Essential workers at Kroger grocery stores in Houston have been campaigning for public support outside stores this fall. Kroger workers are members of United Food and Commercial Workers Local 455, which covers parts of Texas and Louisiana.
“Kroger is trying to take away our health benefits that we have had for over 40 years. Plus, during the pandemic, they rescinded the hazard pay we were getting,” one worker explained to this reporter. “We are still essential workers staying on our jobs during the pandemic, but Kroger is not respecting the dangerous conditions we work in. We put our lives and our families’ lives on the line every day we report for work.”
Kroger was founded by Bernard Kroger in 1883 and is the largest supermarket by revenue in the U.S. and the second largest general retailer behind Walmart. It is the fifth largest general retailer in the world and the fourth largest U.S.-owned private employer in the U.S. It is ranked 23 on the Fortune 500.
With nearly 2,800 stores in 35 states under two dozen banners and annual sales of more than $121.1 billion, the company can certainly pay their employees generously. Kroger has seen a surge in profits this year, making $1.2 billion in the first quarter. A press release Kroger put out Dec. 3 said its sales grew 10.9%, and digital sales grew a whopping 108%.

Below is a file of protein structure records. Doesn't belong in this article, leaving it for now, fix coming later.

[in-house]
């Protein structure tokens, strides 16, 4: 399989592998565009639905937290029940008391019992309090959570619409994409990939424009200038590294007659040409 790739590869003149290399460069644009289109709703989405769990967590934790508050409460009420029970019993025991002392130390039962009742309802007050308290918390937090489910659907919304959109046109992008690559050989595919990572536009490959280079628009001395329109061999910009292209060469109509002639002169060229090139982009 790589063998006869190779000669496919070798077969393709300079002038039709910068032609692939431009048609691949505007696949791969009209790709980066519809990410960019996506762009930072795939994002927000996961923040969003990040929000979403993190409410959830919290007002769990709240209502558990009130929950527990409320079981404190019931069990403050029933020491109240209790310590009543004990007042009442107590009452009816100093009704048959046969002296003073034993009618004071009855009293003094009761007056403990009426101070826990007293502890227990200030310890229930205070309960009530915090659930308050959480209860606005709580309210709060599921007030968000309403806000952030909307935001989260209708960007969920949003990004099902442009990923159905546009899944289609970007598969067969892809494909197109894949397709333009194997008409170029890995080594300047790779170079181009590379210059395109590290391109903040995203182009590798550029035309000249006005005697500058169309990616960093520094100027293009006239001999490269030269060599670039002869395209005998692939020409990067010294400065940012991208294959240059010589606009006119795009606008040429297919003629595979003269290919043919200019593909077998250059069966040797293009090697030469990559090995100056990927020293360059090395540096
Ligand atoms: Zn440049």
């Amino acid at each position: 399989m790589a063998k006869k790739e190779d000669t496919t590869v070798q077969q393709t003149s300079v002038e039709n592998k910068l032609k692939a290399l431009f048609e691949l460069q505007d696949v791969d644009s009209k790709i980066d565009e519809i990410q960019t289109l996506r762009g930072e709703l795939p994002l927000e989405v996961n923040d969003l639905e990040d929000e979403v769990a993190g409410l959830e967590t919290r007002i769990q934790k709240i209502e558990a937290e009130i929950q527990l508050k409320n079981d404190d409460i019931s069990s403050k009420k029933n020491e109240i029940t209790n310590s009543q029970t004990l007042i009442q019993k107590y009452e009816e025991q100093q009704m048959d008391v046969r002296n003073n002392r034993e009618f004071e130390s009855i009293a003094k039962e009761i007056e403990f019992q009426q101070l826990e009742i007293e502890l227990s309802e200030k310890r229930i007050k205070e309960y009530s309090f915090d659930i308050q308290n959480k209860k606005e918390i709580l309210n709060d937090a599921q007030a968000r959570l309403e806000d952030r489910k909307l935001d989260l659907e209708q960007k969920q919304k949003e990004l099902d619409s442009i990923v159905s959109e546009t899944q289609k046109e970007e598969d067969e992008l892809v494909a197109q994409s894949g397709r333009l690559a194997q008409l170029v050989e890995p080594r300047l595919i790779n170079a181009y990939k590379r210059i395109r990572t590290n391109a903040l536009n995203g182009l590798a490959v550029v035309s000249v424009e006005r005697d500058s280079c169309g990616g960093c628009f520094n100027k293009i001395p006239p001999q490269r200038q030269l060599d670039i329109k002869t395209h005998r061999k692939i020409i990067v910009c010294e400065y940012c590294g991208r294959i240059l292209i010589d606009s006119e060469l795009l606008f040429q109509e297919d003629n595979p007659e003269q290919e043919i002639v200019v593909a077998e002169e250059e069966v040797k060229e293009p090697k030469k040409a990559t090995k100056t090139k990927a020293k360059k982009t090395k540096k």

For the fiscal year 2020, Kroger reported earnings of $1.9 billion, with an annual revenue of $122.3 billion, an increase of 0.4% over the previous fiscal cycle. Kroger’s shares traded at over $32 per share, and its market capitalization was valued at $25.9 billion in April 2020. (tinyurl.com/y2l92s9h)
This hardly seems like a time for concern about a funding shortage, especially with something as critical as health care during a national and global health crisis like COVID-19.
According to the union, it is unacceptable that Kroger has implemented the elimination of a labor-management health care trust fund that members have counted on for over 40 years and taken away hazard pay.
A petition, which Kroger workers were asking customers to sign, states that Kroger has stripped employees of a voice in their benefits by implementing a cost shifting compensation package that only benefits Kroger.
It is appalling that a company so vast with so much wealth would take away health care from workers who are risking their health to make record profits for Kroger.
Capitalism works on the theory that workers are replaceable wage slaves, but UFCW Local 455 demands health care, hazard pay and a fair contract. They deserve it and more. We must all insist that Kroger bargain with the union and meet their just demands.